Click here to


Are you sure ?

Yes, do it No, cancel

Tumor Response Assessment and Optimal Biologically Equivalent Dose (BED) of Lung Stereotactic Body Radiotherapy (SBRT) for Different Prescriptions

M Ding1*, S DiBiase1 , W Zollinger2 , C Fox1 , R Ebeling2 , D Heard2 , R Posey2 , (1) Tulane University, New Orleans, LA, (2) Northeast Louisiana Cancer Institute, Monroe, LA


(Sunday, 7/29/2018) 3:00 PM - 6:00 PM

Room: Exhibit Hall

Purpose: To retrospectively investigate tumor responses of lung Stereotactic Body Radiotherapy (SBRT) patients. To analyze the relation between optimal biologically equivalent dose (BED) and tumor responses for different SBRT prescriptions.

Methods: Treatment outcomes of multi-institutional lung SBRT patients were assessed with Computed Tomography (CT) follow-ups and max Standardized Uptake Value (SUV) from Positron Emission Tomography (PET). Compared the efficiency and accuracy between these diagnosis modalities, a tumor response criterion using post max SUV read from PET/CT taken around 3 months after treatment was introduced in this study. Biologically equivalent doses (BED) calculated using α/β of 10Gy were analyzed with assessments of tumor responses for different prescriptions.

Results: We found 3-month post max SUV could efficiently assess local tumor responses after lung SBRT. From our primary data for four SBRT prescriptions (9Gy×5, 10Gy×5, 11Gy×5, and 12Gy×4) historically recommended by RTOG, we observed that higher BED�₀ and lower tumor volume would achieve a higher complete response rate. The highest complete response rate was observed for smallest tumor volume (PTV�ᵥₑ = 6.8cc) with higher BED�₀ (105.6) of 12Gy×4 prescription. For 11Gy×5 prescription, the BED�₀ (115.5) was the highest, but its complete response rate (58%) was lower than 79% of 12Gy×4 prescription. We observed the PTV�ᵥₑ was 15.5cc for 11Gy×5 group, which was more than double of the average of tumor volume of 12Gy×4 group. Modification of the linear quadratic model and dose escalation for patients with larger tumor volume were discussed.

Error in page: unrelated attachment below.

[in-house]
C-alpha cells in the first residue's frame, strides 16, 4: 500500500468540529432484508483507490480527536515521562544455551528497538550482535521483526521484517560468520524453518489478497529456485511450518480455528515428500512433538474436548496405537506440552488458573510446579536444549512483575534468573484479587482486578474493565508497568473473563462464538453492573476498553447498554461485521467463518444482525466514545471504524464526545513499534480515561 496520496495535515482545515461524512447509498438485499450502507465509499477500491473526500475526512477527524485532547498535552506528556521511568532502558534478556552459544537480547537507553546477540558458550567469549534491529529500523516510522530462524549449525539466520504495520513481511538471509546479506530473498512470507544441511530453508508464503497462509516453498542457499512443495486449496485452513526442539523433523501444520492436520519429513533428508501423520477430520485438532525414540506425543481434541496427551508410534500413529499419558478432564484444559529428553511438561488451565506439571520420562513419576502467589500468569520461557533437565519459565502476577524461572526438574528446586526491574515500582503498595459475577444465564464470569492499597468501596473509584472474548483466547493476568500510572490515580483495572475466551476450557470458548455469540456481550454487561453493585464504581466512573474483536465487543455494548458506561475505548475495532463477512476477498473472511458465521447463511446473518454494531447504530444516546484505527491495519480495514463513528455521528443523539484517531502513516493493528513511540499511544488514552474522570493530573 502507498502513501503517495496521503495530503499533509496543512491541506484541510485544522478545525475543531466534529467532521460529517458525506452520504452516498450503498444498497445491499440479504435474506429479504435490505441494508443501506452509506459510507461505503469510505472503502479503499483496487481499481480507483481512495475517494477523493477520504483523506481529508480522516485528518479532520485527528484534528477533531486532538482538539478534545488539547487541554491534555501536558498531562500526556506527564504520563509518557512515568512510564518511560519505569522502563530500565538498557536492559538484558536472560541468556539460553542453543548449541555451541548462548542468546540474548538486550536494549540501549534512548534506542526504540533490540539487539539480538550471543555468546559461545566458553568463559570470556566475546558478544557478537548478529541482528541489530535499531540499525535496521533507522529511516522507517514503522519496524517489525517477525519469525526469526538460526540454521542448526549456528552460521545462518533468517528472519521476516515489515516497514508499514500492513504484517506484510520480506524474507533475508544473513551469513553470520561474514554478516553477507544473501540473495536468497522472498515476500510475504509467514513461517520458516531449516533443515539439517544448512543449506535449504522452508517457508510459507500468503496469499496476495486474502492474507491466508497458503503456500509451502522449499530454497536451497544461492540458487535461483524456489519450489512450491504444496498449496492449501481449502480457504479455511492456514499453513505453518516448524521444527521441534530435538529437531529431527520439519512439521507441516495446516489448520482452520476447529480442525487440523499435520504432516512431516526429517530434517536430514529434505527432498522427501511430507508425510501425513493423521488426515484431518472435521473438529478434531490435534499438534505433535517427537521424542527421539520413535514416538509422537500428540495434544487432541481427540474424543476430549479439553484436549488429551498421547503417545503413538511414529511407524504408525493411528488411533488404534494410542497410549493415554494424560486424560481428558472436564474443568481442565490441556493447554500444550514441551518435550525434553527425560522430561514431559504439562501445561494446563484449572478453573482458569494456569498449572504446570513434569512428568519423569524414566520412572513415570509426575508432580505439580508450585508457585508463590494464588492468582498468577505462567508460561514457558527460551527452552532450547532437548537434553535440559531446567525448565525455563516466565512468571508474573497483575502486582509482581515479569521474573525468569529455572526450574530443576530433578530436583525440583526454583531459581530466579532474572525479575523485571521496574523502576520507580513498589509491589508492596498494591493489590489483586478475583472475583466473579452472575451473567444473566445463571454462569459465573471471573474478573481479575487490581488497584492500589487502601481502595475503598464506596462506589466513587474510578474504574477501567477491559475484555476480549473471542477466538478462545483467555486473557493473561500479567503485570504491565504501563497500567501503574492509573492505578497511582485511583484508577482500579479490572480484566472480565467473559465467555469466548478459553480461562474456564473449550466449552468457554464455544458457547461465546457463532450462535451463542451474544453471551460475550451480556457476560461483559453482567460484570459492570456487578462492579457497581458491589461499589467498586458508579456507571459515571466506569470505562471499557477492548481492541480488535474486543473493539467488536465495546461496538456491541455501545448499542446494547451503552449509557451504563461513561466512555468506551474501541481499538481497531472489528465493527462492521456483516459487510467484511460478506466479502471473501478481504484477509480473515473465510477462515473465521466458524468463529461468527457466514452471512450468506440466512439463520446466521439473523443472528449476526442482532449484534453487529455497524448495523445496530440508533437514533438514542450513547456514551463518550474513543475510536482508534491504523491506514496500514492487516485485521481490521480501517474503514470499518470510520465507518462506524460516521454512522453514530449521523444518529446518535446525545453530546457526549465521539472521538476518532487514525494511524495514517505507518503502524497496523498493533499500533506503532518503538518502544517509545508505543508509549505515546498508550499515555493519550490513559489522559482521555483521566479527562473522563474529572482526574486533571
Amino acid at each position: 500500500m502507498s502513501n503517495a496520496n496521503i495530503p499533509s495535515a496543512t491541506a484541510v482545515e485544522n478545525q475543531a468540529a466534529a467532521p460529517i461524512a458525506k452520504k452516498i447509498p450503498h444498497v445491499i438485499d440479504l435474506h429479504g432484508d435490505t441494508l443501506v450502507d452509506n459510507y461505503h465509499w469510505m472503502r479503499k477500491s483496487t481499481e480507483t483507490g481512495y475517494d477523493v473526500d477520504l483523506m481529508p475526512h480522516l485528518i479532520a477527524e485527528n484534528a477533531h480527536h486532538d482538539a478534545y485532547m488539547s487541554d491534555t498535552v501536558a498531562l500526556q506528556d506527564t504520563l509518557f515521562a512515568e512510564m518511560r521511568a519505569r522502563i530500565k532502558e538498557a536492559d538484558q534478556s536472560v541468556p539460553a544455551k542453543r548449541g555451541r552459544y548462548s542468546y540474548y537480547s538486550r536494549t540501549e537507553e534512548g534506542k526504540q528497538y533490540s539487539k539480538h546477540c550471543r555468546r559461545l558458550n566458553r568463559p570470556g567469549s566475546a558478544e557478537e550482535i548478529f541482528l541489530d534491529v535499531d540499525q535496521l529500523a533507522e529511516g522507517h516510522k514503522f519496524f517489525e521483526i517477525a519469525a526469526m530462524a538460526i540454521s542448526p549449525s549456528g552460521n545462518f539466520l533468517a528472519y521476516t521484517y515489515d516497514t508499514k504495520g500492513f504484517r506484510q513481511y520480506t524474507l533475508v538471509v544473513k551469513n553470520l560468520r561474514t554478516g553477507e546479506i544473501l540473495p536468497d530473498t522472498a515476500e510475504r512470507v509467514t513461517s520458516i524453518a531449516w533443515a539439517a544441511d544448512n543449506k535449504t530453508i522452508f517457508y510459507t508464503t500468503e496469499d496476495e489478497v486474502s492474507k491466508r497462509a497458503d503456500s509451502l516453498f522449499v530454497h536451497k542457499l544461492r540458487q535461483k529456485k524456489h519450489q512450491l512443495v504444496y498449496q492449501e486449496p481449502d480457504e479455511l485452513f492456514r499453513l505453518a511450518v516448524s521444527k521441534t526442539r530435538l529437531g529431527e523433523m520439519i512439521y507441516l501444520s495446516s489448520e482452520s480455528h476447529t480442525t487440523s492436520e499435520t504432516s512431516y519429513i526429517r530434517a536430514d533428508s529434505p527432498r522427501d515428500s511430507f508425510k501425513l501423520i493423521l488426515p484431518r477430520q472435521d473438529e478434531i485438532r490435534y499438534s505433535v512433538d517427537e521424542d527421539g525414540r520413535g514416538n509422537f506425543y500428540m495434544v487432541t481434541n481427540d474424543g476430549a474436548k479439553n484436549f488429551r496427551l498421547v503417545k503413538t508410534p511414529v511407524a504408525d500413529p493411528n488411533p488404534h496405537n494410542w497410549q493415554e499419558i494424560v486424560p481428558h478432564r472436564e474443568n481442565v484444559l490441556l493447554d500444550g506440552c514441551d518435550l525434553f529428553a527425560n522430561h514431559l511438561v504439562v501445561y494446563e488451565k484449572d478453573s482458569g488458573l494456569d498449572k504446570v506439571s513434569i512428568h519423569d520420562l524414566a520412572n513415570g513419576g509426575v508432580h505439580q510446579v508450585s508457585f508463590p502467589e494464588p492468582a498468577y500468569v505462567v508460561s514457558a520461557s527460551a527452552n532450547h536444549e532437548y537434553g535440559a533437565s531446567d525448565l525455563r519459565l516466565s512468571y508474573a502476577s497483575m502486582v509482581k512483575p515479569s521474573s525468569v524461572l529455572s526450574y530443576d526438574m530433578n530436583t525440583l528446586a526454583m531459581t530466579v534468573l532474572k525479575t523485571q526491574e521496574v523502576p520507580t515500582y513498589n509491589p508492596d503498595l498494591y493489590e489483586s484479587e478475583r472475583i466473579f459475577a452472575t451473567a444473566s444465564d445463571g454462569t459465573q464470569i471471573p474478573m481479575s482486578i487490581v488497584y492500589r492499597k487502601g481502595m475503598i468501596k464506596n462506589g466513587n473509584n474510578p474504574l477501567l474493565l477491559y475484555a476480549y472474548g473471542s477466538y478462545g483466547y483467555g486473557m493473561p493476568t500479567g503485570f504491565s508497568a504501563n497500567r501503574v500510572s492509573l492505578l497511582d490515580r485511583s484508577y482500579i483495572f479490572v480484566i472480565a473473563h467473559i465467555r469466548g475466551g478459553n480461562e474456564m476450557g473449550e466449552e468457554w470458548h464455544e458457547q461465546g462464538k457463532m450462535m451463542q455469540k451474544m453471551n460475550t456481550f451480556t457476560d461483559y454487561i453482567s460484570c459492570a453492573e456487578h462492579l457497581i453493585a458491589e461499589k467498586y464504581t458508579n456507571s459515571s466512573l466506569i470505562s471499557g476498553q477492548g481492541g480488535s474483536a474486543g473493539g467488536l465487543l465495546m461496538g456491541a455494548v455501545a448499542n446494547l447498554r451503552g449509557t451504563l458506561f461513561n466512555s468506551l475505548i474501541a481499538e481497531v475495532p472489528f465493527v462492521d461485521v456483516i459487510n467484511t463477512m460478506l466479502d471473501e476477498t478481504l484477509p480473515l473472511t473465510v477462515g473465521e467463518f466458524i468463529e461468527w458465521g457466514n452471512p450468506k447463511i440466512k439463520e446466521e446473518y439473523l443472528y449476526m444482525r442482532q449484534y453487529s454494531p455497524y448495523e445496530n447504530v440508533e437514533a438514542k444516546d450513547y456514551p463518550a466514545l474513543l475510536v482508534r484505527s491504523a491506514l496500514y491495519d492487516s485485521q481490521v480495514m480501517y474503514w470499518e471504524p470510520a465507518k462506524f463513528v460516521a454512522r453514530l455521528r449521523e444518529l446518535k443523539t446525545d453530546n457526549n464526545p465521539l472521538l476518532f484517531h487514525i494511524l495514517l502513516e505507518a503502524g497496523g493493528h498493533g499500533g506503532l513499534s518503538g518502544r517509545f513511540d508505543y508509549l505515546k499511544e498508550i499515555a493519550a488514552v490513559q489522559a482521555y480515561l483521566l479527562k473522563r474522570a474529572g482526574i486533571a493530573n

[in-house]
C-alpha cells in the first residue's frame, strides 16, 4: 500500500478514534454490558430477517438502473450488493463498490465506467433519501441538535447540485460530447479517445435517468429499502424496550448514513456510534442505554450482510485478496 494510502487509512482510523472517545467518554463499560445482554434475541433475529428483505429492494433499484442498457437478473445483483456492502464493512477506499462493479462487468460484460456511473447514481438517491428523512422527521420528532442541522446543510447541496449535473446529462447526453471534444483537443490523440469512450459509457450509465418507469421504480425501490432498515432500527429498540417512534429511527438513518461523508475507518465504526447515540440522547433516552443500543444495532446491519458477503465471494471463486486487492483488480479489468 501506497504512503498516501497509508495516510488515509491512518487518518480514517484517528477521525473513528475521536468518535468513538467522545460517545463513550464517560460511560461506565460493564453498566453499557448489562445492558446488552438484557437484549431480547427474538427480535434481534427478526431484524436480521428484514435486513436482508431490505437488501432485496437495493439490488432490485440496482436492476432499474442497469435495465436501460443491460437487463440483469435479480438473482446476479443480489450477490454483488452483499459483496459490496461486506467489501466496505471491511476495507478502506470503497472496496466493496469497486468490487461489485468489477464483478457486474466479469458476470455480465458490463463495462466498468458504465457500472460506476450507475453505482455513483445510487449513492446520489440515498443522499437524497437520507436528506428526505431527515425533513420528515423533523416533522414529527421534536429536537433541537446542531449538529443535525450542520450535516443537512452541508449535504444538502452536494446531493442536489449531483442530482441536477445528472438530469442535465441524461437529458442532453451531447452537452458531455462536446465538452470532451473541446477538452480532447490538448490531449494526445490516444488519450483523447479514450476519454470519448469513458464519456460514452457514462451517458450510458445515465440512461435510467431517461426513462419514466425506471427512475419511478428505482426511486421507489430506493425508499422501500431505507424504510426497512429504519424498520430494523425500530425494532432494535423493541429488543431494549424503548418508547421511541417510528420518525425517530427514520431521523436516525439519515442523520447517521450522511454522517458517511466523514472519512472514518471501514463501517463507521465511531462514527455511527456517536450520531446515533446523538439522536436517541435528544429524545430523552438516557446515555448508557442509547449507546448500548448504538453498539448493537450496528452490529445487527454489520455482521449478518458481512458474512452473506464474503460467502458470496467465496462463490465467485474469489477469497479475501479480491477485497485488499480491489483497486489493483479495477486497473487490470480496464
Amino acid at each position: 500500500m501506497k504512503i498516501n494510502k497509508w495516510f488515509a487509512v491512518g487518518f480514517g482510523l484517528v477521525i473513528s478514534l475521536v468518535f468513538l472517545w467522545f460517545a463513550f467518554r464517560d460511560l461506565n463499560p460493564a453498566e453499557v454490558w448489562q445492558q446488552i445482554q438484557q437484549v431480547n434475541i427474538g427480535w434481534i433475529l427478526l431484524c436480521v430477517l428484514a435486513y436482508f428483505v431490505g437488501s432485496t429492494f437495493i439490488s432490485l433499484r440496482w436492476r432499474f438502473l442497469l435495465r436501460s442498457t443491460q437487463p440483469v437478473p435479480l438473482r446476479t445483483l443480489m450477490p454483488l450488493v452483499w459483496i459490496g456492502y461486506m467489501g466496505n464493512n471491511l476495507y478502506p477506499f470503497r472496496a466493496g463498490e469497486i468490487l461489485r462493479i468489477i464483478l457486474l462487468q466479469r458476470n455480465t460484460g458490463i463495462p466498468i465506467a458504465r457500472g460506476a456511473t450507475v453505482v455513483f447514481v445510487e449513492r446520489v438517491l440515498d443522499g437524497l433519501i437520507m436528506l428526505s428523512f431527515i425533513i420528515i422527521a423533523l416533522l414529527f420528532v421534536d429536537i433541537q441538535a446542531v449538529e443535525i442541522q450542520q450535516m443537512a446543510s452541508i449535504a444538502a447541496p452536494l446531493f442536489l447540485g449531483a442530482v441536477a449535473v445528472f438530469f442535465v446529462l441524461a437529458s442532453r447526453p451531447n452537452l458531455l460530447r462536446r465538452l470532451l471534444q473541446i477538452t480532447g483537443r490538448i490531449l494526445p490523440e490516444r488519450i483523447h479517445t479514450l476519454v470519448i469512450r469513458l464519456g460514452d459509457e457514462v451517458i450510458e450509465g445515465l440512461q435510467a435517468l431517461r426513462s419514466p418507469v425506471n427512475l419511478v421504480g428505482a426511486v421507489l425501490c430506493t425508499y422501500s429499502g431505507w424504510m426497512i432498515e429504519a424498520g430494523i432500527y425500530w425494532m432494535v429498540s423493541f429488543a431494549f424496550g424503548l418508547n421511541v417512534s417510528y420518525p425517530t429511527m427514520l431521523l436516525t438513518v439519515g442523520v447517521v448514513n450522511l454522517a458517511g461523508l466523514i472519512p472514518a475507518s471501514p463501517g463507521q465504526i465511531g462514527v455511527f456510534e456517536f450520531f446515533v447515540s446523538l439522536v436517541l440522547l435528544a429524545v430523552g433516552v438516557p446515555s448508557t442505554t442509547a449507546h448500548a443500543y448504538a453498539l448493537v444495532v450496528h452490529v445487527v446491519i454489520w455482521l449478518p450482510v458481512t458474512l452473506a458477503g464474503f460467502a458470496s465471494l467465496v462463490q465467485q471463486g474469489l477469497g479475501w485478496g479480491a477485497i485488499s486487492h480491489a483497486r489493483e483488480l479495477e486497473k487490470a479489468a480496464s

Conclusion: We suggest 3-month post max SUV read from PET/CT should become standard tumor response assessment for lung SBRT. Although SBRT with prescriptions resulting in a BEDâ‚?â‚€ > 100 experienced favorable tumor responses for normal non-small cell lung cancer (NSCLC), escalation of BEDâ‚?â‚€ to higher levels, e.g. 150Gy, may be beneficial for patients with larger tumors undergoing lung SBRT.


Not Applicable / None Entered.


TH- response assessment : General (most aspects)

Contact Email